Campaigns: For a Broad and Balanced Curriculum

Posts about For a Broad and Balanced Curriculum

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Allan Beavis: Support the ISM Campaign to save Music Education

Music education in the UK is on the verge of collapse if the government’s plan to encourage local authorities to withdraw funding for music services goes ahead at the end of this month. Under the coalition’s schools reforms, there have been worrying signs that arts subjects have been sidelined. 15% of schools surveyed by Ipsos MORI in 2012 had withdrawn one ... read more and comment →

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Latest comment by jane eades: "I am completely unmusical and gave up piano lessons when all I could do was play "God save the Queen" with one hand. However, as a retired Maths teacher I recognise the value of the broadest possible curriculum. ......"

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Roger Titcombe: Comprehensive school pupils outperform their private peers at university

This issue was tackled by Guardian Education editor Richard Adams (6 and 7 June). It was taken up in the Daily Mail on 8 June. For once I find myself agreeing more with the coverage in the Daily Mail. "Universities are set to discriminate in favour of state school applicants following research which found they get better degrees than privately-educated pupils with the ... read more and comment →

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Latest comment by Roger Titcombe: "Just watched Tristram in the Commons replying to Gove's 'Trojan Horse' statement. In my view, 'the lad did well'...."

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Roger Titcombe: Labour will allow 16 year-olds to vote

According to an article in the Independent of 7 June here a Labour government will lower the voting age to 16: "Hundreds of thousands of teenagers would be enrolled each year [onto the electoral register] as part of a Labour constitutional reform package which includes lowering the voting age from 18 to 16." "Under the plan, schools and colleges would be legally ... read more and comment →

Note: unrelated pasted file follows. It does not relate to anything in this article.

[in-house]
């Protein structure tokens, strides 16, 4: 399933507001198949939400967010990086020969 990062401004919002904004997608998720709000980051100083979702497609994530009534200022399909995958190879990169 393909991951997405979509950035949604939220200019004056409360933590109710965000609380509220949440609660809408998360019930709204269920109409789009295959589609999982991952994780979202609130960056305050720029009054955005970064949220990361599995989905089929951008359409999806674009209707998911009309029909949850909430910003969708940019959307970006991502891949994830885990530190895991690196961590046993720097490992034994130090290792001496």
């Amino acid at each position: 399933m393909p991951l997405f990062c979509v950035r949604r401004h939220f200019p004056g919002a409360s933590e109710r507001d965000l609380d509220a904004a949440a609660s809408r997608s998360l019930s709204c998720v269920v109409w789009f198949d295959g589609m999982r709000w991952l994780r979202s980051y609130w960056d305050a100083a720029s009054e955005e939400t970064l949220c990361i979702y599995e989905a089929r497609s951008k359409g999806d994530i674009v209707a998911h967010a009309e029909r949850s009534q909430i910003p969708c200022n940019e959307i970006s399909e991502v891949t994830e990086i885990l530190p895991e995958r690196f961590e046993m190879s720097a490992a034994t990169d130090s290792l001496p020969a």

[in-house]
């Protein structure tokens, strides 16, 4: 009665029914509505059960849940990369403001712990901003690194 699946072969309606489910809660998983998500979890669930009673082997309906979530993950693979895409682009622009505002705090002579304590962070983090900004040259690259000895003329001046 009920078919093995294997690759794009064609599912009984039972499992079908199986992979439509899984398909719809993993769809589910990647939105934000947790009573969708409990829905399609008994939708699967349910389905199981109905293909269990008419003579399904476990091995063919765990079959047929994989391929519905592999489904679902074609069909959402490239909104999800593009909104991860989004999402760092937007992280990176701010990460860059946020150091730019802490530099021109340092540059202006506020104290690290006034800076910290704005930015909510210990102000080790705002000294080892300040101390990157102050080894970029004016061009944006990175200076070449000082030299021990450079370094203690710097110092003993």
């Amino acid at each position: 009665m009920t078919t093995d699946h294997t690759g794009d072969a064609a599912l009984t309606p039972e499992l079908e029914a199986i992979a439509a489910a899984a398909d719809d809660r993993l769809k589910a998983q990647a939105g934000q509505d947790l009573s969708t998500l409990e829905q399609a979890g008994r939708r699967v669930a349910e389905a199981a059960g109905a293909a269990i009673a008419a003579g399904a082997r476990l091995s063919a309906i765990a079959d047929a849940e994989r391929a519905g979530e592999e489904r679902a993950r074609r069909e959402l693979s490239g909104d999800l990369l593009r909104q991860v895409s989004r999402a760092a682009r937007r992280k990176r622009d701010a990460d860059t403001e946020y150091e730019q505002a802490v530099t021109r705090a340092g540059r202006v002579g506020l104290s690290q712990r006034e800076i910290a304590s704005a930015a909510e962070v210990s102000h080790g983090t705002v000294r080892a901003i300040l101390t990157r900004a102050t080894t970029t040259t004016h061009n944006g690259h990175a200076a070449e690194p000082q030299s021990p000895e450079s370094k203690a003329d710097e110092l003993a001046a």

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Latest comment by FJM: "Indeed!..."

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Janet Downs: Are criticisms about proposed GCSE texts “complete balls”? Or do they highlight a deeper problem?

On-line petitions, complaints on Twitter and numerous column inches greeted the publication of draft GCSE syllabuses for English Literature. It was suggested that exam boards had succumbed to criticisms from Education Secretary, Michael Gove, that too many pupils studied novels such as Of Mice and Men and had, therefore, dumped American authors. The Spectator entered the fray: the vociferous opposition ... read more and comment →

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Latest comment by Patrick Hadley: "Gove issued new instructions about GCSE English in November 2013. These included: "Students should study a range of high quality, intellectually challenging, and substantial whole texts in detail. These must include:  at least one play by Shakespeare  at least ......"

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Henry Stewart: Bias and Propaganda in A Level History

Those on the right regularly complain of left-wing bias in the school curriculum. For instance Jago Pearson wrote in the Telegraph in January: "Michael Gove is right. My time studying History at school and university was dominated by Left-wing thinking." My son is currently taking his AS History and doesn't see much evidence of this. Indeed he has been shocked by the ... read more and comment →

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Latest comment by agov: "You should have read the comment by ' delnon' in the article you reference - "One in ten? So many? In the early 1980s TES reported that 82% of teachers were Conservatives. There's a moral there somewhere: not that ......"

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Janet Downs: Do Catholic, state-selective and high-performing private schools predominantly use “traditional methods”?